Not long ago, the Nashville-based blues singer, songwriter, and guitarist Adia Victoria took to Facebook to respond to the online chatter regarding pointed comments she made in an MTV News article about the state of Americana. She indicted an industry in which a largely white pocket of the music world attempted to take ownership of her identity and work.
"I have been treated as a special exotic ornament that they can point to and say 'see! see! That, too, is Americana!'," she wrote, continuing, "But here's the rub: I'm not yours. You do not decide under what genre I create and what community I represent."
Americana isn't the only rootsy faction that struggles with the way it treats and represents artists of color. Its more acoustic cousins—folk, bluegrass, old-time—have the same problem.
Kaia Kater is a young Canadian banjo player who released her second album, Nine Pin, last year. The record isn't purely bluegrass, but Kater grew up around folk music and musicians; her mother served as the director for a folk festival for many years. She's spent her whole life taking it all in, and she knows that at many folk-related concerts and festivals, it's rare to see a person of color in any context.
"As much as Americana is tough, bluegrass is even crazier," Kater says. "I don't know a single black person that plays bluegrass, or that is in a bluegrass band that I know currently. That's insane."
How did that happen, given that the black experience weighs so heavily on American traditional music? According to Dom Flemons, one of the Carolina Chocolate Drops' original members, you have to separate the folk tradition, which consists largely of nonprofessional players, from the commercial style of folk that emerged in the sixties and seventies.
"The genre of folk music wasn't made by people of color. It was made by left-leaning white people that were interested in elevating the style of music that, at that time, was considered subpar or just beneath what was legitimate music," Flemons says.
The folk revival shed new light on under-appreciated traditional music, but it didn't always involve or include the artists of color who had perpetuated the form throughout decades of racial discrimination. Folk music and its adjacent styles still haven't fully recovered from or reconciled with this legacy.
"I grew up in folk music, and a lot of folk music was, 'Free to be you and me, we're all equal.' And we're not. That's the hard part," Kater says. "We have to acknowledge that, and see how those dynamics function, and how we can really help each other, and how we can really listen to each other to make things better for my grandchildren."
- Photo by Michael Weintrob
- Dom Flemons
Flemons and Kater, along with Jerron "Blind Boy" Paxton, will do some of that work together during their Friday night concert in Raleigh. The three are among a handful of people of color who are asserting their rightful place in folk, bluegrass, and old-time circles. Kater and Flemons recognize the centuries-long impact of white supremacy on the music they play. Flemons says he doesn't want to make people feel bad, but he feels a responsibility to testify about the history of the music he plays—the good and the bad parts.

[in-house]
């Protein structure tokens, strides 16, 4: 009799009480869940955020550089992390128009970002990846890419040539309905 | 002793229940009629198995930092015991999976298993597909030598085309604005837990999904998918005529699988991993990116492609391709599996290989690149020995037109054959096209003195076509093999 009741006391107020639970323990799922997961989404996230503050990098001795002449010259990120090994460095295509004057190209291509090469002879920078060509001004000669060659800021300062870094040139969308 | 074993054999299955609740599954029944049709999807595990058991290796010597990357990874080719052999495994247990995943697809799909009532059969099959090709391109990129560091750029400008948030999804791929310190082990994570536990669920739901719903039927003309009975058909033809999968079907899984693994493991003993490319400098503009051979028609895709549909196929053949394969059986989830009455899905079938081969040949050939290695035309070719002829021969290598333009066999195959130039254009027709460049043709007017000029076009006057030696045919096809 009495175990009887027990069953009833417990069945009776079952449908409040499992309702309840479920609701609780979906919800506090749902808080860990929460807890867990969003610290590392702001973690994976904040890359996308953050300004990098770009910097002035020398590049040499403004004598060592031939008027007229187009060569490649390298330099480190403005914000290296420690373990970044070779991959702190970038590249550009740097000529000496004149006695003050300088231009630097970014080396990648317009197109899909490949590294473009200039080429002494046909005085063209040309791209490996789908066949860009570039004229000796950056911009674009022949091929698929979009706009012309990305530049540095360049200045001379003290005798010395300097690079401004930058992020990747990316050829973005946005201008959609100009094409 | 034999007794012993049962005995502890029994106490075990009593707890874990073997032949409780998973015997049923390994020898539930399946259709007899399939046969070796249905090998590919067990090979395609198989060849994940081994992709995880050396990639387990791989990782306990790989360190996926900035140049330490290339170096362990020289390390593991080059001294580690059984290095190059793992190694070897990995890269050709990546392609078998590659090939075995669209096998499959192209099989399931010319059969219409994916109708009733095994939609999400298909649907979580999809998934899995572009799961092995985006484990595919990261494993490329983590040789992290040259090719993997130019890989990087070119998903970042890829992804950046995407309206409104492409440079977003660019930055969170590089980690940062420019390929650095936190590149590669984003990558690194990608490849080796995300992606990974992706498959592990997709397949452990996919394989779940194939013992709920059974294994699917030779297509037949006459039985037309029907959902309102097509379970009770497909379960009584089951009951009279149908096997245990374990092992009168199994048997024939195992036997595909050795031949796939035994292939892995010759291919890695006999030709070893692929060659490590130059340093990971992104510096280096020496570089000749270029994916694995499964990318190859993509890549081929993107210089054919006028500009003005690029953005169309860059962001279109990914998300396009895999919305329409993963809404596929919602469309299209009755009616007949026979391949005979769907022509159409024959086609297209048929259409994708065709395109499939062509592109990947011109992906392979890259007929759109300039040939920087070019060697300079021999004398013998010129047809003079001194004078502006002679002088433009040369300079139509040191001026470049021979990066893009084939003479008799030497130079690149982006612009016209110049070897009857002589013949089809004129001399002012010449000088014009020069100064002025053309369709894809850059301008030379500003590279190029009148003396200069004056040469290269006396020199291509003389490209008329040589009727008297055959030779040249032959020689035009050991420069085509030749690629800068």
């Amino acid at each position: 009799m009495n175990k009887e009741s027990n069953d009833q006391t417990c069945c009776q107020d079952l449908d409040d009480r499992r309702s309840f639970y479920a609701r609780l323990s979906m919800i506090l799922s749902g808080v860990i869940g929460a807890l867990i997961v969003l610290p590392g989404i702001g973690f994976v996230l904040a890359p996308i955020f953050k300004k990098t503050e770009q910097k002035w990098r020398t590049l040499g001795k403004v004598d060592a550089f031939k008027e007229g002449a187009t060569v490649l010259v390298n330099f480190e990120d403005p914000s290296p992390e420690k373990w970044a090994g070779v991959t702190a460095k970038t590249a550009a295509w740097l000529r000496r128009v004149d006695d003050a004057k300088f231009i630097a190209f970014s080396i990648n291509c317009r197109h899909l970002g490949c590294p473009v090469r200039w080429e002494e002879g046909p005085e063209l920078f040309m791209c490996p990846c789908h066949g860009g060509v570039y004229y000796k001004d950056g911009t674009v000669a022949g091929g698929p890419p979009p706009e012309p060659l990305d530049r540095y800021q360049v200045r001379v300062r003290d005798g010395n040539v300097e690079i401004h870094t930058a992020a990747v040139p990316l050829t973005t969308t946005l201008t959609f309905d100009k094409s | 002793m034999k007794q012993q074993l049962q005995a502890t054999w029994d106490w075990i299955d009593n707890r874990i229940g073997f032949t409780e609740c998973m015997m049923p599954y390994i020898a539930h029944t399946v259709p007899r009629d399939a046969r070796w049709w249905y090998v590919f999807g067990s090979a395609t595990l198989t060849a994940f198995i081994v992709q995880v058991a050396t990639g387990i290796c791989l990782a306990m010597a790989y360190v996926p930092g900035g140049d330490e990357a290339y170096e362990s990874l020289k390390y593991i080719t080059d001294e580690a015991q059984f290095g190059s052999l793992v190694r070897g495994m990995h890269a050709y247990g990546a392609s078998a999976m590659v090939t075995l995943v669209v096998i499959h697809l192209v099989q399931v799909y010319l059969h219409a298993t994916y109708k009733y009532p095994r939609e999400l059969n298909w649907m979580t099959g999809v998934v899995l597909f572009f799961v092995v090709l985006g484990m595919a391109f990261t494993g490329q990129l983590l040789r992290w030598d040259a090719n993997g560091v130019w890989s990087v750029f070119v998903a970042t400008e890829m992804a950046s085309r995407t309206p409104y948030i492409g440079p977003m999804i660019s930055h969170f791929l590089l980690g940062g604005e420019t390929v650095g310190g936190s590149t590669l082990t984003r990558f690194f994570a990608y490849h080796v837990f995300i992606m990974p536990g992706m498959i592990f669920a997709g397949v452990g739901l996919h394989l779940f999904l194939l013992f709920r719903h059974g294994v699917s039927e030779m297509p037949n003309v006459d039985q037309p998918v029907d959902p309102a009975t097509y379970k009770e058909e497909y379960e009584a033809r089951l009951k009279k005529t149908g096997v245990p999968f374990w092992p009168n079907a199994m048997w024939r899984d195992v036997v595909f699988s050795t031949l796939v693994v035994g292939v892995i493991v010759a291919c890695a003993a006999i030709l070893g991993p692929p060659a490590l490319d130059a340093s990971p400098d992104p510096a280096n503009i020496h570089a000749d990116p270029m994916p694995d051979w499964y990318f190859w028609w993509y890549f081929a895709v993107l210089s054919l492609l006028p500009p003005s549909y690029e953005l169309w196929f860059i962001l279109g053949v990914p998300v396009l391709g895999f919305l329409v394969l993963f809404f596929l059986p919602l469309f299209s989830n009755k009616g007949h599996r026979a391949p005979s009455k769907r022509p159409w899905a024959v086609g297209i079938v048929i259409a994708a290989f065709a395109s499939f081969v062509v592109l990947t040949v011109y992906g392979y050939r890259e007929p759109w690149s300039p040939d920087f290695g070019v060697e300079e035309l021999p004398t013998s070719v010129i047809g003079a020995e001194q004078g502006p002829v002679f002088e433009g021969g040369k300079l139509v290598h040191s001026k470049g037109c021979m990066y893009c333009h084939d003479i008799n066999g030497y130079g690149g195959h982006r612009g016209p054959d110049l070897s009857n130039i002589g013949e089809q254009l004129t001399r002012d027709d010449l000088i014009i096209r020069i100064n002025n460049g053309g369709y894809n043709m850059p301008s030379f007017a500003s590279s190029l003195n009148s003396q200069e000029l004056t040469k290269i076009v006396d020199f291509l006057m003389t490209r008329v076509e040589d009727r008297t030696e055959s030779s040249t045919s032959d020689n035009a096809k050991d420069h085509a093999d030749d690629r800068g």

"If people enjoy the music, that's the first key. The music at least softens the blow so that people's minds can be open to discussing these harder issues," he says. "I like to use the music as the way to break through the barriers, more than using the actual rhetoric as my talking point."
Kater's approach is more direct. She wrote the slow, stunning "Rising Down" as a response to the Black Lives Matter movement, shortly after the killing of Tamir Rice in 2014. When Kater first began performing it in collaboration with tap dancer Katharine Manor, she was attending college in West Virginia, and lines like "Your cross is a symbol of my lynching" made her white audiences uneasy. That was fine with Kater.
"We figured that the best way to make people confront those things is to just say it, and not to have any warm-up or coddling," she says.
But while white performers and audiences still dominate, Kater and Flemons both say that the overall situation is improving. Flemons credits the cultural normalization of people of color in public spaces, which he links to the visibility of the Obama administration—it's no longer so unusual to see people of color in advertisements or on television, he notes.
"We're able to be honest about who we are for the first time in history, really, and still be successful," Kater adds, pointing to Nina Simone as an artist whose outspoken rejection of racism derailed her career. Flemons, meanwhile, sees progress writ large in Paxton and Kater's careers. Things are different than they were a decade ago, when the Carolina Chocolate Drops were making their ascent.
"They are coming into a time where it's not a completely crazy thought that the banjo is an African instrument and that them being able to play the instrument on stage is not that strange," he says.
The only thing that's strange now is that it took so long for folk camps to come around. But perhaps even a slow start can lead toward accelerated inclusion, in which "free to be you and me" is a practiced principle instead of a platitude.
This article appeared in print with the headline "Beyond the Pale"